Manipulation is done in the clinic-emergency room. If done correctly - with reduction of the radial head, the child is comfortable within minutes and often starts using the limb. It is therefore important to review the child after 15-20 minutes. An arm sling is often used but often unnecessary with the child often discarding it within hours.
Note – Pictures from Netter’s Atlas of Orthopaedics

Monday, January 9, 2012

Carpal Tunnel Syndrome

Recently, Avtar Ji came over after his jog and told me ‘Doctor Saab – I’ve been having some pins and needles over my right hand la. My Sinseh said it’s due to ‘angin’ but it has not gone off with massages la’
Chatting a while more and gleaning out some more information, I possibly felt it was median nerve compression at the carpal tunnel – the Carpal Tunnel Syndrome. Examination and work up confirmed this and over 1 week I was able to get him better.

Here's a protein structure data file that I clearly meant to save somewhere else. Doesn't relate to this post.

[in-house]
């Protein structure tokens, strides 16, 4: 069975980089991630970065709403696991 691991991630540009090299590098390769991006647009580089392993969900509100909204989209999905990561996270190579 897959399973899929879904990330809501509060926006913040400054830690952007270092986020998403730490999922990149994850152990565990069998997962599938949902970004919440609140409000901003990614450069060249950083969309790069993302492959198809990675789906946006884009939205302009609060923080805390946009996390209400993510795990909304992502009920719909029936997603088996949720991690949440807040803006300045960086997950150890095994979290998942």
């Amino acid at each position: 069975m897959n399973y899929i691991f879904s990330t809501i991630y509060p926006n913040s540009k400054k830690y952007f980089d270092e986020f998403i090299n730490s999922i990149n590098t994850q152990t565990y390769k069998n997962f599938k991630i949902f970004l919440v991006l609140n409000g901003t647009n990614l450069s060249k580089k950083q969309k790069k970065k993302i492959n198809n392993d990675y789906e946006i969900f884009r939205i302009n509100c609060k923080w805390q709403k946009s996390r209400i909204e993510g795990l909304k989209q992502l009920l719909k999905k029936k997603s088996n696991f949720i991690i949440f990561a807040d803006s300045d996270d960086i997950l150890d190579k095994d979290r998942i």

The carpal tunnel is located in the hand and not the wrist. Compression of the median nerve as it runs under the transverse carpal ligament forming the roof of the tunnel is a common cause of numbness of the outer 3 fingers (thumb, index and middle) and pain over the hand.
Many conditions can cause increased pressure within the carpal tunnel and lead to carpal tunnel syndrome although there is often no identifiable cause in spite of detailed evaluation.